Wednesday, December 28, 2005

This One is For Tony

Polly over at Mossback Meadow wrote a great post an important aspect of the Lutheran Liturgy: memorization and how, through this memorization, or at least familiarity allows for a fuller worship. In this case it is the Brother-in-Law of her pastor....

She wrote about her pastor's Brother-in-law, Patrick. He was able to worship in his own way because he knows the liturgy. He is able to sing and pray and follow along and worship his Lord in a comfortable place.

I wrote the following on Sept. 1, 2002. We had just moved to Indiana and my father had officially "retired" from the ministry just a few days prior. I wrote in my online diary an entry titled "Joyful Noises," I just reread it for the first time in a long time, it still brings a smile and a tear.
"my father retired last week. he retired from the active ministry, most of you know that already (that is if you read the entries pertaining to that last week... lol). his retirement service was moving. i had a lump in my throat is it was going on.
i want to say a word about the residents my father ministered to in the last six years of his ministry.

my father was a chaplain to 60 or 70 retarted people. some were very high functioning and some were just a step above vegatable. he was very proud of his residents (he called them that). you see sometimes they can be very loud and vocal. but this day they were well behaved. they were perfect.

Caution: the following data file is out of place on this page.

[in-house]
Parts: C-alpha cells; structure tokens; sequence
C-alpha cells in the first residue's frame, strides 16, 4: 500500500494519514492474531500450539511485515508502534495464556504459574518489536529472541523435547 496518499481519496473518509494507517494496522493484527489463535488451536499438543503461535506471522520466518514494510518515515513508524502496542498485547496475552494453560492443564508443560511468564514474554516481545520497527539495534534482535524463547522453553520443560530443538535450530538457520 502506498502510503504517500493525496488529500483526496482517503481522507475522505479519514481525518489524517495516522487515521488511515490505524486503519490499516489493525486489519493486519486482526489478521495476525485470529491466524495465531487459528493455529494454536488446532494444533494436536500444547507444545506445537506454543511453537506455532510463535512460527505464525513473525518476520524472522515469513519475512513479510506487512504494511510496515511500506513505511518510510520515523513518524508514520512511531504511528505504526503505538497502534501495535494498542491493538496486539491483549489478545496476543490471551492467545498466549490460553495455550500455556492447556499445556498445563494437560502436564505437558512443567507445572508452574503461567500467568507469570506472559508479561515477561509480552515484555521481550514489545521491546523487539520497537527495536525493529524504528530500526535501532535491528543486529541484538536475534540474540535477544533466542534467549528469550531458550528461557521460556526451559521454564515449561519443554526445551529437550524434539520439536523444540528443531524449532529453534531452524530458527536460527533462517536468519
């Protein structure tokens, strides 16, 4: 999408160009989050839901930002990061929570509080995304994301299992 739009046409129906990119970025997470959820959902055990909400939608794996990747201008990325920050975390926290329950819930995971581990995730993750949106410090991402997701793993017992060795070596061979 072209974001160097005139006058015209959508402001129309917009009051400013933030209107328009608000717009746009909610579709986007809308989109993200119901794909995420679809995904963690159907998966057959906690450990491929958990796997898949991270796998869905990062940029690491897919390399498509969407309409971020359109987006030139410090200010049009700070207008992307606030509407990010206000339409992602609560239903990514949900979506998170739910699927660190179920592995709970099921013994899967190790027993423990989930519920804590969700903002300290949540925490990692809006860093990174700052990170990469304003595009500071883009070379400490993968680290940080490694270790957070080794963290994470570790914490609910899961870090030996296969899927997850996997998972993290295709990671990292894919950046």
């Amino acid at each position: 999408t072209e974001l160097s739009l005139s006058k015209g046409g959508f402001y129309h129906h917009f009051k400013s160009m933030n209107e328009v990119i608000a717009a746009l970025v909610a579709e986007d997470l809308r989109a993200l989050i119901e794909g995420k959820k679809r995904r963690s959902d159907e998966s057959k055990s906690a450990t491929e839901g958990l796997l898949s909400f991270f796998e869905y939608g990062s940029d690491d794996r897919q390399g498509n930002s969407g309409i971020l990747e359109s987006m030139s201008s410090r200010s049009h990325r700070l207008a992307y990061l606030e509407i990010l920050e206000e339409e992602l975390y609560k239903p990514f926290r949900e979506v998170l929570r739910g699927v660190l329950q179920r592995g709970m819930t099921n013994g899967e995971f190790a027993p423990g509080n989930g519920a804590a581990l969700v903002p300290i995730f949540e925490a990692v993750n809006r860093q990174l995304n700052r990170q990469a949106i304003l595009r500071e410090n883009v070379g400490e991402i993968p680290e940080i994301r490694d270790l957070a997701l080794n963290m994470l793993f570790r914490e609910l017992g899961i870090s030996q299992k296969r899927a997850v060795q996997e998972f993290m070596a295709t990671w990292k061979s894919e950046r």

when we sang a hymn his residents would, too. any way they could, in some cases they just hooted. there was one, whose name i don't remember, that had the ability to sing any song he heard just once. he sang along with us almost perfectly. i don't know if he knew the words he was singing, but he sang any way. it was just touching as all get out.

then we said the Lord's Prayer. they spoke it. some did it verbally, others through hoots. but they said it in their own way.

what is it that the bible says about "make a joyful noise unto the Lord?" they did and it was music to my ears."

Who is Tony that I mention in the title? Tony was one of the most loving and good people I have ever met. He he Down's Syndrome, but he had the Faith. He believed. He was almost like a little elder for to my dad. He would come in and check to make sure everything was okay and talk with my dad, or I, or my mom. He lived in a group home that was administered by Bethesda Lutheran Services and on Sunday he took the collection and was an usher during communion services. Sadly, before we moved from Texas Tony was dealt, what seemed like to me a raw deal, he was diagnosed with Alzheimer's Disease (which is common in people with Down's Syndrome) and he quickly forgot how to do thinks like take communion, he died a few months after we left Texas, but I know he died with Faith.

I'm not sure if this entry makes, but these are thoughts that were dusted off after reading Polly's entry.

1 comment:

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